5G Interviews Tech Features

Interference, 5G and more from Satcoms Innovation Group

Satcoms Innovation Group (SIG) recently appointed Helen Weedon as MD. In a chat with SatellitePro ME, Weedon discusses interference, 5G and other trends that are now part of SIG’s remit.

Satcoms Innovation Group (SIG), formerly known as the Satellite Interference Reduction Group (SIRG), was initially formed to address the issue of interference, raise awareness and give the industry the means and processes to tackle it. SIRG was known for spearheading several initiatives, most notably around carrier ID.

More recently, the group rebranded as SIG because interference is mostly under control and other technical challenges required the organisation’s dedication and focus. With three directors, seven full-term members, 20 associates and three academicians, the group aims to stay focussed on the technical concerns within the satellite industry.

Helen Weedon is no stranger to the satellite world. Apart from having been with SIG since 2011, where she has helped develop and implement membership and public relations strategies for the group, she has also worked with several satellite companies on their public relations activities. Her new remit, however, is to run and grow SIG as well as plan its events and initiatives.

“In my role at SIG, I am supported by an excellent team of directors who are able to advise on a more technical level and update me on the challenges they are facing which we should address. It is important that the group keeps its focus on bringing together the technical operatives to solve challenges and promote innovation. It is my job to make that happen,” Weedon tells SatellitePro ME.

Former MD Martin Coleman helped drive the group forward and created “a unique technical forum for the satellite industry … I would like to build on his momentum and enthusiasm to make SIG an invaluable resource for the industry, an incubator of innovation, and the group that the entire industry sees value in joining”, she adds.

As a member of the small but growing group of women in the satellite industry, Weedon feels it is important to get “in front of aspiring satellite professionals at a young age to encourage them, both boys and girls, to join this industry”.

“At SIG, women are still under-represented but I do have another woman on the Advisory Board – Angela Wheeler of Intelsat. Generally, it is good to have women in leadership roles in any industry and satellite is no different. I am also not technically trained, which has meant over the years that I have had to listen and learn so much, and I still have a long way to go with my technical knowledge and understanding. However, what I hope that brings is a different outlook on the challenges we face, while being supported by the directors who are in the thick of it with technical operations.”

Under Weedon’s guidance, SIG hopes to explore newer areas within the satellite industry, though its core achievement continues to remain interference and raising awareness of both the problem and the tools available to combat it. Although jamming is very rare across the world, the Middle East has historically been the biggest problem area, owing to the political volatility within the region. Still, it has reduced considerably even here.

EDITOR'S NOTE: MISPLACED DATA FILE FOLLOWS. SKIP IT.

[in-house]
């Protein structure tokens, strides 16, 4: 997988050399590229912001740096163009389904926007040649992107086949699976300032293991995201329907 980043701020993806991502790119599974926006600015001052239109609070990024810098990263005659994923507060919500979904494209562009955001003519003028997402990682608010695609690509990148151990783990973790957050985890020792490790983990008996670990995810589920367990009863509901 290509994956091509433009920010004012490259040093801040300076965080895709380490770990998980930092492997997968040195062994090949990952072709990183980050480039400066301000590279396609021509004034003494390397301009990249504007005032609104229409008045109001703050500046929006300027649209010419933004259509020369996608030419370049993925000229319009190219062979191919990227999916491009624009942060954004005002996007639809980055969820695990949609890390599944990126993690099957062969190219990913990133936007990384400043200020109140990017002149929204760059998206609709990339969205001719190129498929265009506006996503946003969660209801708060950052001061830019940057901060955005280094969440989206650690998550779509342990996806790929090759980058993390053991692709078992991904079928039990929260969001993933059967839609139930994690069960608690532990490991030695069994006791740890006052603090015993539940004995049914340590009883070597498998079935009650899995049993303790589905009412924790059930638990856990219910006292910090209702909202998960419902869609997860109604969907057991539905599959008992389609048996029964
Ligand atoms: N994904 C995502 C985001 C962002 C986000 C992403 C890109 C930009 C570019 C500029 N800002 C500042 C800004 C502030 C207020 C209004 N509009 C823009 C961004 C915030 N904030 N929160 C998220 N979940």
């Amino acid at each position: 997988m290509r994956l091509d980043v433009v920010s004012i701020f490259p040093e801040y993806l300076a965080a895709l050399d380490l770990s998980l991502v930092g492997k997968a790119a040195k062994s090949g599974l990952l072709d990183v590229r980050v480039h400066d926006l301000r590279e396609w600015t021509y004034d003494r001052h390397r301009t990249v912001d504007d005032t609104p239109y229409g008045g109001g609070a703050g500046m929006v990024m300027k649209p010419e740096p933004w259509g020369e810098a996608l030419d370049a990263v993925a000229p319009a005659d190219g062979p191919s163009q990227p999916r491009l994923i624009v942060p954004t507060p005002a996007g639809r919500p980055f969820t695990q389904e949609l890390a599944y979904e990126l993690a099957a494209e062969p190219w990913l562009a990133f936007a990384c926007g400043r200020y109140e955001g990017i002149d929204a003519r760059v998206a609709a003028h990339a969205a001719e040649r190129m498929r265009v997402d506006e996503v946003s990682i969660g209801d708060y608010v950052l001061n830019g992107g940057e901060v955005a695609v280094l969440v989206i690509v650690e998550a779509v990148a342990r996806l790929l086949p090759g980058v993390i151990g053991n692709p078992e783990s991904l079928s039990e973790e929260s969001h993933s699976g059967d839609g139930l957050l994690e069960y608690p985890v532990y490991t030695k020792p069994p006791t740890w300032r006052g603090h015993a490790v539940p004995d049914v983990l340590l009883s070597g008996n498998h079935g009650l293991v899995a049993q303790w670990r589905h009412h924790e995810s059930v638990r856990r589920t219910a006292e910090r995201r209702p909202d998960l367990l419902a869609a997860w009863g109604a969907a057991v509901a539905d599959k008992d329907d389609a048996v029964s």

“The challenge is that we don’t have tangible statistics, although we have tried on numerous occasions to collect this. However, anecdotally we believe that instances of interference are reducing; and perhaps more important, time to resolution has decreased thanks in part to our efforts and to some great tools that have been introduced to the market,” Weedon explains.

Interference has also diminished thanks to a steady stream of new technologies entering the market. Verisat, for instance, launched a tool to make it quick and easy to detect VSAT interference several years ago. The tool was so successful that the company was soon acquired by Kratos Communications, which has further developed its capabilities, Weedon says. More recently, QuadSAT launched a tool using drones which is set to revolutionise the way antennas are tested.

“Given that a huge percentage of all interference is caused by faulty equipment, ensuring good antenna performance will undoubtedly make a difference,” she says.

Integrasys is another company that has launched some innovative tools for interference reduction, making it easier to set up antennas correctly without causing mispointing, she points out. While tools are available, most interference is “caused by human error, followed by equipment failure as the second element”, Weedon points out. “The more tools we have that eliminate those problems, the better. Initiatives such as SOMAP, of course, go a long way to helping with that.”

SIG is now looking to include topics around 5G and satellite’s role in it, including the challenges faced by LEO operators and the problem of debris, says Weedon.

“Our main goal is to bring the right people together to discuss those challenges within the satellite space so that we can collectively find resolutions. Our next workshop, which takes place in May at Goonhilly in the UK, will address LEO challenges and opportunities.”

Although a big satellite programme was being planned at ConnecTechAsia in June along with SIG’s traditional innovation tours, where it takes participants to member booths on the show floor, the recent global pandemic and the subsequent postponement of the Singapore show have dampened some of those efforts.

But that has not deterred the group, which has launched an innovation hub to help companies get their latest innovative solutions in front of the industry. SIG also has plans to launch a brand-new awards programme later this year, though details have not been announced yet.